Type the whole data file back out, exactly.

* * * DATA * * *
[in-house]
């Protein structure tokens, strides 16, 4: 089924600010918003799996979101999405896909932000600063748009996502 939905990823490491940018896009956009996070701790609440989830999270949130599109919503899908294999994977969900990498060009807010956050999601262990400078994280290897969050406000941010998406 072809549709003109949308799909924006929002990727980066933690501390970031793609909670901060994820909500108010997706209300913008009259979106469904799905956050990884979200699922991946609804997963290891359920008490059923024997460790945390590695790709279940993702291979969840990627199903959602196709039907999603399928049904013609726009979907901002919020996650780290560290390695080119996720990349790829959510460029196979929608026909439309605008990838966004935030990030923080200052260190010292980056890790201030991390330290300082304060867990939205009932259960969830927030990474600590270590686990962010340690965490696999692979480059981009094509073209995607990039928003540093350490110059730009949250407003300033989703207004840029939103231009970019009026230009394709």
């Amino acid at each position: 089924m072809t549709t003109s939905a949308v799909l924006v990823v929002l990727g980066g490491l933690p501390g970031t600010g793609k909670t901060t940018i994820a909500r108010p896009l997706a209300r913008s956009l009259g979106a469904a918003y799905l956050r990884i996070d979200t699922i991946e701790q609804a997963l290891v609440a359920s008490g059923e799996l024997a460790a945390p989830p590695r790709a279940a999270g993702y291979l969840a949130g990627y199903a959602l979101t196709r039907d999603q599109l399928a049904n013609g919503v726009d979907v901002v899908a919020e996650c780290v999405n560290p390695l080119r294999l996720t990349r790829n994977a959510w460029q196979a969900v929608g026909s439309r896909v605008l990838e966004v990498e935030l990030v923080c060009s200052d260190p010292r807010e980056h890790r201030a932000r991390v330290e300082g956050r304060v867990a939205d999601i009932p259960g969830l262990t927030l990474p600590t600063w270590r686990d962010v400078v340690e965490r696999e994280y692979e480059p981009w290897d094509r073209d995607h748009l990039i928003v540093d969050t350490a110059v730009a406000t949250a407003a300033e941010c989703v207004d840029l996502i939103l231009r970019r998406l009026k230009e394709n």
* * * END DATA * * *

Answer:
[in-house]
């Protein structure tokens, strides 16, 4: 089924600010918003799996979101999405896909932000600063748009996502 939905990823490491940018896009956009996070701790609440989830999270949130599109919503899908294999994977969900990498060009807010956050999601262990400078994280290897969050406000941010998406 072809549709003109949308799909924006929002990727980066933690501390970031793609909670901060994820909500108010997706209300913008009259979106469904799905956050990884979200699922991946609804997963290891359920008490059923024997460790945390590695790709279940993702291979969840990627199903959602196709039907999603399928049904013609726009979907901002919020996650780290560290390695080119996720990349790829959510460029196979929608026909439309605008990838966004935030990030923080200052260190010292980056890790201030991390330290300082304060867990939205009932259960969830927030990474600590270590686990962010340690965490696999692979480059981009094509073209995607990039928003540093350490110059730009949250407003300033989703207004840029939103231009970019009026230009394709």
């Amino acid at each position: 089924m072809t549709t003109s939905a949308v799909l924006v990823v929002l990727g980066g490491l933690p501390g970031t600010g793609k909670t901060t940018i994820a909500r108010p896009l997706a209300r913008s956009l009259g979106a469904a918003y799905l956050r990884i996070d979200t699922i991946e701790q609804a997963l290891v609440a359920s008490g059923e799996l024997a460790a945390p989830p590695r790709a279940a999270g993702y291979l969840a949130g990627y199903a959602l979101t196709r039907d999603q599109l399928a049904n013609g919503v726009d979907v901002v899908a919020e996650c780290v999405n560290p390695l080119r294999l996720t990349r790829n994977a959510w460029q196979a969900v929608g026909s439309r896909v605008l990838e966004v990498e935030l990030v923080c060009s200052d260190p010292r807010e980056h890790r201030a932000r991390v330290e300082g956050r304060v867990a939205d999601i009932p259960g969830l262990t927030l990474p600590t600063w270590r686990d962010v400078v340690e965490r696999e994280y692979e480059p981009w290897d094509r073209d995607h748009l990039i928003v540093d969050t350490a110059v730009a406000t949250a407003a300033e941010c989703v207004d840029l996502i939103l231009r970019r998406l009026k230009e394709n």